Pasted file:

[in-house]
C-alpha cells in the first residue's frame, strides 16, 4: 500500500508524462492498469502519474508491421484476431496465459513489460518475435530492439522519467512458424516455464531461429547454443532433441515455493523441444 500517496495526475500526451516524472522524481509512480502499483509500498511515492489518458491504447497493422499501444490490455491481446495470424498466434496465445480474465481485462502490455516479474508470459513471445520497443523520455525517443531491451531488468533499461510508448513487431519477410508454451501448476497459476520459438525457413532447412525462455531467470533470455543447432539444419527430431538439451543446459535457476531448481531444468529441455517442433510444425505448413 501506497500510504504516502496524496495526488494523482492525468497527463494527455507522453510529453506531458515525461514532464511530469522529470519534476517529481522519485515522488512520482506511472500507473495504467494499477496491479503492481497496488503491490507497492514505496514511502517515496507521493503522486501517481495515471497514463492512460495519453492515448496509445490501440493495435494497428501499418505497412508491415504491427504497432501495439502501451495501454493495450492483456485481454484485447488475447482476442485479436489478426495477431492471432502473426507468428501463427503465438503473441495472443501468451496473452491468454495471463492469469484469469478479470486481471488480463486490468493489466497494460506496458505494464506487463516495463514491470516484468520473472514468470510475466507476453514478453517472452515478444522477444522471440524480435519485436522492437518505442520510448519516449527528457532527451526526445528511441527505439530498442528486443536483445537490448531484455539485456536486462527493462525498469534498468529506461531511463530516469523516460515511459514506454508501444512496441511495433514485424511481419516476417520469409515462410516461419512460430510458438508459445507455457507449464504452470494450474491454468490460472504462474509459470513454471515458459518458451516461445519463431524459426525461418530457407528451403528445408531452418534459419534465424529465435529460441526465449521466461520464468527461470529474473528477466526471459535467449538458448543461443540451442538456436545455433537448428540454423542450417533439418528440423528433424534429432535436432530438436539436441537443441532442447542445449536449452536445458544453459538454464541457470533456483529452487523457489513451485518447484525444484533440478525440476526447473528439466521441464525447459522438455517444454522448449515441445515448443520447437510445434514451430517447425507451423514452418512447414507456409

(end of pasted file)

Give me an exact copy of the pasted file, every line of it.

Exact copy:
[in-house]
C-alpha cells in the first residue's frame, strides 16, 4: 500500500508524462492498469502519474508491421484476431496465459513489460518475435530492439522519467512458424516455464531461429547454443532433441515455493523441444 500517496495526475500526451516524472522524481509512480502499483509500498511515492489518458491504447497493422499501444490490455491481446495470424498466434496465445480474465481485462502490455516479474508470459513471445520497443523520455525517443531491451531488468533499461510508448513487431519477410508454451501448476497459476520459438525457413532447412525462455531467470533470455543447432539444419527430431538439451543446459535457476531448481531444468529441455517442433510444425505448413 501506497500510504504516502496524496495526488494523482492525468497527463494527455507522453510529453506531458515525461514532464511530469522529470519534476517529481522519485515522488512520482506511472500507473495504467494499477496491479503492481497496488503491490507497492514505496514511502517515496507521493503522486501517481495515471497514463492512460495519453492515448496509445490501440493495435494497428501499418505497412508491415504491427504497432501495439502501451495501454493495450492483456485481454484485447488475447482476442485479436489478426495477431492471432502473426507468428501463427503465438503473441495472443501468451496473452491468454495471463492469469484469469478479470486481471488480463486490468493489466497494460506496458505494464506487463516495463514491470516484468520473472514468470510475466507476453514478453517472452515478444522477444522471440524480435519485436522492437518505442520510448519516449527528457532527451526526445528511441527505439530498442528486443536483445537490448531484455539485456536486462527493462525498469534498468529506461531511463530516469523516460515511459514506454508501444512496441511495433514485424511481419516476417520469409515462410516461419512460430510458438508459445507455457507449464504452470494450474491454468490460472504462474509459470513454471515458459518458451516461445519463431524459426525461418530457407528451403528445408531452418534459419534465424529465435529460441526465449521466461520464468527461470529474473528477466526471459535467449538458448543461443540451442538456436545455433537448428540454423542450417533439418528440423528433424534429432535436432530438436539436441537443441532442447542445449536449452536445458544453459538454464541457470533456483529452487523457489513451485518447484525444484533440478525440476526447473528439466521441464525447459522438455517444454522448449515441445515448443520447437510445434514451430517447425507451423514452418512447414507456409